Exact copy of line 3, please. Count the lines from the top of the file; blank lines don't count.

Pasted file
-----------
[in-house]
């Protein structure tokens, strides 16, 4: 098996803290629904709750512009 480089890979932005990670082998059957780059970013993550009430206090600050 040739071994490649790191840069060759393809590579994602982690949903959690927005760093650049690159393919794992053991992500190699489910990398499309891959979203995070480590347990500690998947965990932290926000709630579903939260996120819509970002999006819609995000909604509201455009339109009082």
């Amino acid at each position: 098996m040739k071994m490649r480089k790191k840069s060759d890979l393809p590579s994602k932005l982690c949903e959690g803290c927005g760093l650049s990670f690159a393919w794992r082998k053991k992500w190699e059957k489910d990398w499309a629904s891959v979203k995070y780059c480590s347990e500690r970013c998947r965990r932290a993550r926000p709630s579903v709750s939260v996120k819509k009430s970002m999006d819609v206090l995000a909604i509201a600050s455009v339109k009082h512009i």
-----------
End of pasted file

């Amino acid at each position: 098996m040739k071994m490649r480089k790191k840069s060759d890979l393809p590579s994602k932005l982690c949903e959690g803290c927005g760093l650049s990670f690159a393919w794992r082998k053991k992500w190699e059957k489910d990398w499309a629904s891959v979203k995070y780059c480590s347990e500690r970013c998947r965990r932290a993550r926000p709630s579903v709750s939260v996120k819509k009430s970002m999006d819609v206090l995000a909604i509201a600050s455009v339109k009082h512009i």